His presence prompted new airs full of freshness and desire for success. That caused the third period of our bonfires to begin-the fourth in my case, if I am allowed again. And it was precisely at the foot of the old children’s fairytale castle that the first great bonfire of that new stage was burned, as if wanting, with its crackling flames, to illuminate that old mansion, no doubt with the pretense of being able to discover, with our eyes, those that they seemed like great secrets hidden behind their imposing walls.

Many times I wondered if this was the real reason for so much approaching that huge house and maybe the answer is not there, but precisely in that eagerness to make history, in that desire to impress one another and especially to them, that at that time were the most direct responsible for our long nights of sailing and restlessness.

The fact is that, one after the other, the successive bonfires that so many instants of satisfaction produced us, were burned before the attentive gaze of thousands and thousands of people from A Coruña that every San Juan night they met at the foot of the great lumerada, fulfill the annual rite of his encounter with the purifying fire.

Perhaps here, the inherited tradition of the corro that, as a prima dance, interlaced our hands around the bonfire, began to be blurred by demands of respect that we deserved the great pyre. Perhaps this wonderful reunion with each other, with the fire reflected in our faces, began to become history lived in the heat of those impressive bonfires that laid the foundations of the current great night of San Juan.

They were years of nocturnal horseback riding on country cars pulled by couples of blond oxen; of verbenas sanjuaneras with the aroma of saltpeter soaking the faces; of luminous cascades of fireworks reflected on the calm Atlantic waters; of summer dawns in front of the riazoreño sandy area; of serene declarations of love against the background of the smell of burning wood; of beautiful faces of beautiful girls adorned with the grimace of the excited illusion. Unforgettable nights that have been recorded forever in our memories.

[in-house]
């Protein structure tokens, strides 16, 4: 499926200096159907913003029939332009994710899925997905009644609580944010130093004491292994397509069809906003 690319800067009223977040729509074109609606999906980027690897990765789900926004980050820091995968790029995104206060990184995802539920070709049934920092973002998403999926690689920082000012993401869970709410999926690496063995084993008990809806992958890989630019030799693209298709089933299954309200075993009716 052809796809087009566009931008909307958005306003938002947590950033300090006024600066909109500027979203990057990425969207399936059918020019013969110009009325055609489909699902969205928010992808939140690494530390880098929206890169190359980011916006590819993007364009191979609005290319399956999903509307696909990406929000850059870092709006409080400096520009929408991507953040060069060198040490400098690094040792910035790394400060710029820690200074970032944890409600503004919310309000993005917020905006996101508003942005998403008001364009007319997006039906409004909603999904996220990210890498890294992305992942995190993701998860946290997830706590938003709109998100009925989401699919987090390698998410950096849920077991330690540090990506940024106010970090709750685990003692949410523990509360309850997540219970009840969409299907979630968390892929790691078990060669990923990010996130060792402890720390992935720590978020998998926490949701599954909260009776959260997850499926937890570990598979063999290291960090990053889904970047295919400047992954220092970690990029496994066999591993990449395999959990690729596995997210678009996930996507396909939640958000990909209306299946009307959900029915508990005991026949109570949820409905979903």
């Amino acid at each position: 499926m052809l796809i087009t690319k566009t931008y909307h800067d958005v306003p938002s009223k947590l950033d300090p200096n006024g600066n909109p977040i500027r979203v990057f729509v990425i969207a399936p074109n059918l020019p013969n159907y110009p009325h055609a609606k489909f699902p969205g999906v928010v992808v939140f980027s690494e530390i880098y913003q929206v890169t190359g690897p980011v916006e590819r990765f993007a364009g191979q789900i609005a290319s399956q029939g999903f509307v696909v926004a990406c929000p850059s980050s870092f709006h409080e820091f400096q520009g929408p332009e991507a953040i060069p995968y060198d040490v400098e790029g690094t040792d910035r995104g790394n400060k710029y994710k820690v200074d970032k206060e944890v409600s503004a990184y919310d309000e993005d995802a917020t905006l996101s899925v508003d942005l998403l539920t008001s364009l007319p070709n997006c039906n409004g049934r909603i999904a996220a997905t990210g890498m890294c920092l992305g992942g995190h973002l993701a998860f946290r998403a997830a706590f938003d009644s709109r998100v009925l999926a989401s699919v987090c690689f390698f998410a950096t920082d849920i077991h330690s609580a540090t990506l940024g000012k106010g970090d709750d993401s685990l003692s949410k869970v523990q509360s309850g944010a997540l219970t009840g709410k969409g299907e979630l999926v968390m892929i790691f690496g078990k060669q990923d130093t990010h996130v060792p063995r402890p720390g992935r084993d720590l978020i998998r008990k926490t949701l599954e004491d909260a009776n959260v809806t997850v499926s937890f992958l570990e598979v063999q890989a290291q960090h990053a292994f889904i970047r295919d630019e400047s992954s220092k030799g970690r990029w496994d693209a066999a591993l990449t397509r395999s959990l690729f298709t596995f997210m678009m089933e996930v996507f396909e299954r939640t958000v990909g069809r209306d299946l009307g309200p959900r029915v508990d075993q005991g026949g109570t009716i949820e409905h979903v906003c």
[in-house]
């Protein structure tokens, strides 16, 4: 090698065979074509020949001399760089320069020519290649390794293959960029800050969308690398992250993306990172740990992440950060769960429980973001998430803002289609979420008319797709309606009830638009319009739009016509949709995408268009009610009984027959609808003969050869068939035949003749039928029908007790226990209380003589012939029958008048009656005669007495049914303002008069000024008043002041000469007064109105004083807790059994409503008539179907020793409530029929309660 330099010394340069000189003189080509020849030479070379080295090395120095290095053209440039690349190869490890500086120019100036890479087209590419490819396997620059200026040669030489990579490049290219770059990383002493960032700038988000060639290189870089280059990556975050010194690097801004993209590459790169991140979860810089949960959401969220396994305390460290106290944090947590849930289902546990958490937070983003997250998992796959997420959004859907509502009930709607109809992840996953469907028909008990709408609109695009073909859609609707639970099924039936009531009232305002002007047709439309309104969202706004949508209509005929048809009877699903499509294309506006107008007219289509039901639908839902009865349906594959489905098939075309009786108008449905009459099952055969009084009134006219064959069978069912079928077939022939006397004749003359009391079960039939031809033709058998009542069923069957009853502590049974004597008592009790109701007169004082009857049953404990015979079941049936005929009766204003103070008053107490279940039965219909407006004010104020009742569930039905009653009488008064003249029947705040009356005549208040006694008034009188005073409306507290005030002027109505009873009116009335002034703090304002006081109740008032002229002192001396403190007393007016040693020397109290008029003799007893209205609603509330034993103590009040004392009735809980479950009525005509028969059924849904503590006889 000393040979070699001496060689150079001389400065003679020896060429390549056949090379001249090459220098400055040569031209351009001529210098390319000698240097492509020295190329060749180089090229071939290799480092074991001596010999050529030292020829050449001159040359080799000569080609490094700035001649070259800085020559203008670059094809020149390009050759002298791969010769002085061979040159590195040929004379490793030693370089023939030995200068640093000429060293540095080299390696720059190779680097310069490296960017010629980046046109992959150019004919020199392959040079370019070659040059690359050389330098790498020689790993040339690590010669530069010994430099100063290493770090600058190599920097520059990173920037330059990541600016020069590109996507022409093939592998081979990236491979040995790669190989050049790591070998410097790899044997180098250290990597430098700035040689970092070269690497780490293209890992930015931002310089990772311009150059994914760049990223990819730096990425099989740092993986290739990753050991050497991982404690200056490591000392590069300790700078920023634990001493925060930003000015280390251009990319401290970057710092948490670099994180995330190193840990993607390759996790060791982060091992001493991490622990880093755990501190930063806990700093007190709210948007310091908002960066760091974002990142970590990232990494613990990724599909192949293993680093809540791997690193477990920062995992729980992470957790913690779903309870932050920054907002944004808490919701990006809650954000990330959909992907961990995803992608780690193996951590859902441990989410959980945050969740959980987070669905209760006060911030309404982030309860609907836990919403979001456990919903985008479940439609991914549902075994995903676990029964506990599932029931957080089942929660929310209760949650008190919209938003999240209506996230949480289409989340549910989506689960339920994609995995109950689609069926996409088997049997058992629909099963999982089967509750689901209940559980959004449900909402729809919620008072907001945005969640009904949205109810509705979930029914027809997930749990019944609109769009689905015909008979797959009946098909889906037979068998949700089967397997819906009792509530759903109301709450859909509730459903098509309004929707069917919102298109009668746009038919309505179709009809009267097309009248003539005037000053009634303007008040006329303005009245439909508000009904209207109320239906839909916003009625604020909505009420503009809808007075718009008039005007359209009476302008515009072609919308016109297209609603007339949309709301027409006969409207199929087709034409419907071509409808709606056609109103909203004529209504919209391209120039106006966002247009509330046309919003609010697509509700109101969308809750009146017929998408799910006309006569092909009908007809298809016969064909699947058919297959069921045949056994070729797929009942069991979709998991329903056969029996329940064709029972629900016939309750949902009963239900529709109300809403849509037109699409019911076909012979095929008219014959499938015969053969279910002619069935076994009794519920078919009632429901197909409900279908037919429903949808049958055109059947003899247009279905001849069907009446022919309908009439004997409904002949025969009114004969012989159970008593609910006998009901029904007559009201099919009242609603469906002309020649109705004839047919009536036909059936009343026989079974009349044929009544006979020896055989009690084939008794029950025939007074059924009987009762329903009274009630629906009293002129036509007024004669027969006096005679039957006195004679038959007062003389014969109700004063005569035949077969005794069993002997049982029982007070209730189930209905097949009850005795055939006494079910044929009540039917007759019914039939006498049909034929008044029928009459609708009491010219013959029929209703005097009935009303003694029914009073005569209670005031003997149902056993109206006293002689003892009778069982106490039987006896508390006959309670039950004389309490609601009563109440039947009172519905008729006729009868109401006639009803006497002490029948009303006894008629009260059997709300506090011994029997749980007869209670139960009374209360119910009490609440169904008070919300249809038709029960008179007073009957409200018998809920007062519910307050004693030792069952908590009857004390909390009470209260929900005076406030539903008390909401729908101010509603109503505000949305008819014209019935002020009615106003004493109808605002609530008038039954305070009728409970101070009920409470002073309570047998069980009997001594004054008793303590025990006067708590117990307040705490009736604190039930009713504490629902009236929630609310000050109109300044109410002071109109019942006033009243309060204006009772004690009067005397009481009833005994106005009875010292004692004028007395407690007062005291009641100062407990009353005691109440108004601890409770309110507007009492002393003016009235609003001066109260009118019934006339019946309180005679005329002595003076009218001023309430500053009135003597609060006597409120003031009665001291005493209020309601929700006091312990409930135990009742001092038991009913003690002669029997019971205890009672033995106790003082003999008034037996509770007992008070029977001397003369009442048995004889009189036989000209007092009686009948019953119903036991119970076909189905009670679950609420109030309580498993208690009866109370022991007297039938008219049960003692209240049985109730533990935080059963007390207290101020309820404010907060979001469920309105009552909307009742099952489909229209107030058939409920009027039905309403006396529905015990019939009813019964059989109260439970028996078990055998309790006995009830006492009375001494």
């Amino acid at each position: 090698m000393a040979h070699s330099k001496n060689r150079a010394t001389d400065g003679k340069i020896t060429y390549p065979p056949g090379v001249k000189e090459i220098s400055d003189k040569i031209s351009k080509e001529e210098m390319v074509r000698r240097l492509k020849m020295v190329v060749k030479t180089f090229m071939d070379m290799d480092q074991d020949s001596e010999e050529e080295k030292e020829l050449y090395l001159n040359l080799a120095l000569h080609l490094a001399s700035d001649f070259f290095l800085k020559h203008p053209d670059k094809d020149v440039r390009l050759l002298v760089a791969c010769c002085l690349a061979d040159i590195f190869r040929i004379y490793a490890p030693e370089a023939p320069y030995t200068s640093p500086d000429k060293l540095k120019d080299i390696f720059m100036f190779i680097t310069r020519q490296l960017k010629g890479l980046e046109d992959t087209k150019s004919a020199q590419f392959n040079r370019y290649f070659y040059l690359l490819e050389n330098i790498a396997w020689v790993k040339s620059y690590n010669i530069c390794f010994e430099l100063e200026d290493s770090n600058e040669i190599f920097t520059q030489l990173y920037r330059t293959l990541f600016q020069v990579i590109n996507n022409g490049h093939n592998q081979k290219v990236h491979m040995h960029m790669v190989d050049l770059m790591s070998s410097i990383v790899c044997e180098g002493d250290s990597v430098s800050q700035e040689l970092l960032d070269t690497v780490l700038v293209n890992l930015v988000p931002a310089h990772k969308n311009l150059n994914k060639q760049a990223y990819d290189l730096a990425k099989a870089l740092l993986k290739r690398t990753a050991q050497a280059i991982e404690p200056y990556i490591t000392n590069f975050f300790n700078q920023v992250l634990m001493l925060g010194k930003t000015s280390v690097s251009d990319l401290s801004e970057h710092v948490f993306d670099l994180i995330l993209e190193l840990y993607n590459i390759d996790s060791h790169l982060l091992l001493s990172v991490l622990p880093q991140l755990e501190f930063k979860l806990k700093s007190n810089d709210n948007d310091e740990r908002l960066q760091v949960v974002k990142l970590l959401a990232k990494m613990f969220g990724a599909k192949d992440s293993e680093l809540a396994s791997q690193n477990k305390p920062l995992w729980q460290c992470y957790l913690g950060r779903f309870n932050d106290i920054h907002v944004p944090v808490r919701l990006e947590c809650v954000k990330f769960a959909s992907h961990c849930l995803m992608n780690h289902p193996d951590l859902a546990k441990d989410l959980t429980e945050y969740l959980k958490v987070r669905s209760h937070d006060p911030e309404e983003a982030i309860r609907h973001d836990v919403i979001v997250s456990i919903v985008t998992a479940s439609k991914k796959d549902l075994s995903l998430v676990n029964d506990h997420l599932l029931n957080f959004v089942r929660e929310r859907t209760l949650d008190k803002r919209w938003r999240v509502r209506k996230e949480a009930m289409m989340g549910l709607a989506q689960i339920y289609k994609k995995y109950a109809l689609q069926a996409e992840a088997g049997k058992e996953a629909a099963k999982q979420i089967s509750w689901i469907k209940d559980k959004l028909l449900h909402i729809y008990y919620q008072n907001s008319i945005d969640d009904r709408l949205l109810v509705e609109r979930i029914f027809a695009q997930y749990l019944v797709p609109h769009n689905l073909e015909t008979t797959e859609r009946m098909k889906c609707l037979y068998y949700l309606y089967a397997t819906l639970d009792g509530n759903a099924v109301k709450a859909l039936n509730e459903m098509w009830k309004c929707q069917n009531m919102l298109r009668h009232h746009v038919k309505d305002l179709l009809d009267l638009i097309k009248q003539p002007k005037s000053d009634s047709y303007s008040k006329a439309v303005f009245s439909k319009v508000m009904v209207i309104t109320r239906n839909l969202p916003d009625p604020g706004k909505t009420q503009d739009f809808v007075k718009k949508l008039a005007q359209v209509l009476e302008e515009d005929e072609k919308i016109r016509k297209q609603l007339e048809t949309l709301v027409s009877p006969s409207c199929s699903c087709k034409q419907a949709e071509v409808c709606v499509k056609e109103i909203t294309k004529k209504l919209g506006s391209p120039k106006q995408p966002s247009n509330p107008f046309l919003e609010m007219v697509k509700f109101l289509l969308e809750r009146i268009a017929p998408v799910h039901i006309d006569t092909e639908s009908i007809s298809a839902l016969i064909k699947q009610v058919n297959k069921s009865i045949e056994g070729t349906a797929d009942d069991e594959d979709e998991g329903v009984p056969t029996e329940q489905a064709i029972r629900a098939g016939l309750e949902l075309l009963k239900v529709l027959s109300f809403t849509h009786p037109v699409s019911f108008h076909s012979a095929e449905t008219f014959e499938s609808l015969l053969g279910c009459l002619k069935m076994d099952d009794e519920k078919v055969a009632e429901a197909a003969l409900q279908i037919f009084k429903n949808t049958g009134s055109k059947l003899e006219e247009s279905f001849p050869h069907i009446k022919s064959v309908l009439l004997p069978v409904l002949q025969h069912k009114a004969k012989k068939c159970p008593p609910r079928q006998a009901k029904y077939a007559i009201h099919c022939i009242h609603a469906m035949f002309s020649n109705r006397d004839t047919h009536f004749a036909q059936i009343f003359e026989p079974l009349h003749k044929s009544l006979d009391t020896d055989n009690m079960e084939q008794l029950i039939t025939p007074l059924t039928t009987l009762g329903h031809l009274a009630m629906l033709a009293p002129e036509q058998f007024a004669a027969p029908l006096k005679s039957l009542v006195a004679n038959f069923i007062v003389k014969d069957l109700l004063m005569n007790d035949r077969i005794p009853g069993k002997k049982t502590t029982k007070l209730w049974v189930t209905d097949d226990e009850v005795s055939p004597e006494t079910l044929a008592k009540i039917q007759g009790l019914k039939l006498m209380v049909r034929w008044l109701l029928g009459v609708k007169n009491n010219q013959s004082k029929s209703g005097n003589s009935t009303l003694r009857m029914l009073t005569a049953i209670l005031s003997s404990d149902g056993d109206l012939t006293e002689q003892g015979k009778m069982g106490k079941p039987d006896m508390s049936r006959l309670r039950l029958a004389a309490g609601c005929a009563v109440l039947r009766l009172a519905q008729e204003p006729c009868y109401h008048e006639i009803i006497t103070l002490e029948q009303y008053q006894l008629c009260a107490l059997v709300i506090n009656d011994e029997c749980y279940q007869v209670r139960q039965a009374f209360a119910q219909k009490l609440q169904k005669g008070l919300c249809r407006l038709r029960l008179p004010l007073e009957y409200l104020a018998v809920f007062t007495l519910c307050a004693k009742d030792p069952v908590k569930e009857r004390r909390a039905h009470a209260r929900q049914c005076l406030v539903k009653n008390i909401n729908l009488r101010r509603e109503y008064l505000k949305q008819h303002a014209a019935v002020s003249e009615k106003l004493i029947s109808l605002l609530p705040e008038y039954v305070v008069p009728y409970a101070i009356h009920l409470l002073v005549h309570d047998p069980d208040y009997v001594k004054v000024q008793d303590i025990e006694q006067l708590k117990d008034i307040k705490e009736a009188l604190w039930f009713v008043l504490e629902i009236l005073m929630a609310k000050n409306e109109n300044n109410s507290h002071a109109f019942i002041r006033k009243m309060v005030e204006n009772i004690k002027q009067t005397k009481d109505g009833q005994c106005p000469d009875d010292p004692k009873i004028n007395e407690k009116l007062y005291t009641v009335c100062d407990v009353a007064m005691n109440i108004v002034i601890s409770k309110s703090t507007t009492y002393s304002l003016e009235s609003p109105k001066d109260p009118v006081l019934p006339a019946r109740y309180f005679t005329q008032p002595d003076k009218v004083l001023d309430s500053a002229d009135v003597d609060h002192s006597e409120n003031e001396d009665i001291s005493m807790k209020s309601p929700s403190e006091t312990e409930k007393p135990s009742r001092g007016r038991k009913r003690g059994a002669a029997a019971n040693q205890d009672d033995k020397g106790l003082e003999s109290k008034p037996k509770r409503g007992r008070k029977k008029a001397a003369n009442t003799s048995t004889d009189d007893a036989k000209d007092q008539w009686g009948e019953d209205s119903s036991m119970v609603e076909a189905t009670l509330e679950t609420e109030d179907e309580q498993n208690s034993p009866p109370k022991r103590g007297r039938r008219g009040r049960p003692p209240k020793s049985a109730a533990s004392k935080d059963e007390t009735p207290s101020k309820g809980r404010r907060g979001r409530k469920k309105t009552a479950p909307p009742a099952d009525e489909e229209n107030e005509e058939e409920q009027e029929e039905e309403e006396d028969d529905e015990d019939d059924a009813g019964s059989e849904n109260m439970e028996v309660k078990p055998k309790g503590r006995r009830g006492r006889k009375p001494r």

How many names of friends; of endearing places; of lived situations; of projects that never saw the light fabrics, with patience, throughout the year on tables of old lost cafes and quiet streets.

How to forget that “camp”, point of obligatory reference of the particular history of our gang, at the foot of the vain pebbles of the shelter of the ghosts. Each evening, with the first shadows of the night, we would go to that place of mystical recollection to chat around a small bonfire of fortune – again the communal fire – of everything human and divine and, of course, of the projects of the next night de San Juan.

It was the moment in which we decided that our time, our particular annual calendar, should be divided only three seasons: that of before bonfires, that of bonfires and that of after bonfires. A chronological conception that still survives in our days and for which we are still governed by those that make possible the night of San Juan de A Coruña.

There were many things that had their origin in those first years of our third hogueril epoch – the fourth of mine, if I am allowed to leave again; the names with which we baptize the most important acts; projects made reality; dreams that remained in the inkwell; so many things, some of which still exist and are an intrinsic part of the San Juan festive fabric.

The years were running slow or fast depending on how you look, the truth is that with them the tradition of bonfire night was consolidated in the city and what, in the mid-60s-the prodigious decade, seemed the epilogue of an old tradition inherited from our elders, became the awakening of the most deeply rooted and endearing of all the festive traditions of A Coruña.

Today, in the fourth epoch of our particular history-my fifth, if I am allowed again-with the bonfire facing the sea of ​​Riazor, like the first one that burned before the old Bath House, observed and sheltered by the bright eye of the great cyclops, the tradition has been recovered and so thousands and thousands of people overflow, every June 23 – that magical echoes simply produces the ennumeration of this date – that wonderful Atlantic balcony that forms our promenade as it passes through the inlet of the Orzán Sea, that magical silver mirror where the whole golden glow of the thousand fires is reflected that rekindles the reveries of the soul and the heart, as our “Meiga Mayor” reads.

The night of San Juan is next again. Today is warm June night, night of bonfire eve, night of magical charm to the wide door illusion. Once again the great sanjuanera night can be guessed by turning the corner, the one that knows so much about our secrets. Again we feel – I feel it at least – as the last-minute nerves grip us; little by little, everything is finalized for that great event in which La Coruna whole intones, in a loud voice, a magical symphony in greater fire, leaning out to its beaches.
Today, more than ever, he has recited, shouting at night, those verses of uncertain origin:

After being stopped

in your temporary prison,

come back alive, dressed,

on dates already known,

the bonfires of San Juan

José Eugenio Fernández Barallobre